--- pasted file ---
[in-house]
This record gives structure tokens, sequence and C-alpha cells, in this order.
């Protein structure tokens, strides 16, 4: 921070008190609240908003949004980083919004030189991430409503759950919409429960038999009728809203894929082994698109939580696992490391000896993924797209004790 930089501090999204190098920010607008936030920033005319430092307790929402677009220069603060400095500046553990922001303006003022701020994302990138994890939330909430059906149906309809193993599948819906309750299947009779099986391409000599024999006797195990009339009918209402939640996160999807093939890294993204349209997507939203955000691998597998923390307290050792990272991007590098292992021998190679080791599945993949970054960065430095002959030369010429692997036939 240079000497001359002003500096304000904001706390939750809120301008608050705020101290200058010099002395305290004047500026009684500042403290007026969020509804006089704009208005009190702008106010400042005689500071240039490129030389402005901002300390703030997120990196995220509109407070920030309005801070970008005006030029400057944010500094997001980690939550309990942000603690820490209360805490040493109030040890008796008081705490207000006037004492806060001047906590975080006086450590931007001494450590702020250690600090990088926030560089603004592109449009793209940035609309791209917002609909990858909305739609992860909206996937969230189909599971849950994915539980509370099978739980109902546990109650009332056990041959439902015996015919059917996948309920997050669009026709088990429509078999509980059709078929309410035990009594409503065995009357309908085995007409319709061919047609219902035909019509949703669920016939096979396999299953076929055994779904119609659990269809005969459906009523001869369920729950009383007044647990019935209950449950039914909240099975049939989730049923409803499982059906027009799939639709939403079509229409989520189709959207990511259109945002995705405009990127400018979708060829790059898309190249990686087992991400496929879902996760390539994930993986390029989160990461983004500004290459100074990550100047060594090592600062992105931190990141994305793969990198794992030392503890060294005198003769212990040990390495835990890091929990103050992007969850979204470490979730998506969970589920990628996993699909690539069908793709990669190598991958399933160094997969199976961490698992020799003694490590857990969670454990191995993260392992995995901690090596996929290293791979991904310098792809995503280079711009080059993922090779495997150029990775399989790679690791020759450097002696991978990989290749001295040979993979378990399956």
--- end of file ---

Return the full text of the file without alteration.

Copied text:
[in-house]
This record gives structure tokens, sequence and C-alpha cells, in this order.
């Protein structure tokens, strides 16, 4: 921070008190609240908003949004980083919004030189991430409503759950919409429960038999009728809203894929082994698109939580696992490391000896993924797209004790 930089501090999204190098920010607008936030920033005319430092307790929402677009220069603060400095500046553990922001303006003022701020994302990138994890939330909430059906149906309809193993599948819906309750299947009779099986391409000599024999006797195990009339009918209402939640996160999807093939890294993204349209997507939203955000691998597998923390307290050792990272991007590098292992021998190679080791599945993949970054960065430095002959030369010429692997036939 240079000497001359002003500096304000904001706390939750809120301008608050705020101290200058010099002395305290004047500026009684500042403290007026969020509804006089704009208005009190702008106010400042005689500071240039490129030389402005901002300390703030997120990196995220509109407070920030309005801070970008005006030029400057944010500094997001980690939550309990942000603690820490209360805490040493109030040890008796008081705490207000006037004492806060001047906590975080006086450590931007001494450590702020250690600090990088926030560089603004592109449009793209940035609309791209917002609909990858909305739609992860909206996937969230189909599971849950994915539980509370099978739980109902546990109650009332056990041959439902015996015919059917996948309920997050669009026709088990429509078999509980059709078929309410035990009594409503065995009357309908085995007409319709061919047609219902035909019509949703669920016939096979396999299953076929055994779904119609659990269809005969459906009523001869369920729950009383007044647990019935209950449950039914909240099975049939989730049923409803499982059906027009799939639709939403079509229409989520189709959207990511259109945002995705405009990127400018979708060829790059898309190249990686087992991400496929879902996760390539994930993986390029989160990461983004500004290459100074990550100047060594090592600062992105931190990141994305793969990198794992030392503890060294005198003769212990040990390495835990890091929990103050992007969850979204470490979730998506969970589920990628996993699909690539069908793709990669190598991958399933160094997969199976961490698992020799003694490590857990969670454990191995993260392992995995901690090596996929290293791979991904310098792809995503280079711009080059993922090779495997150029990775399989790679690791020759450097002696991978990989290749001295040979993979378990399956």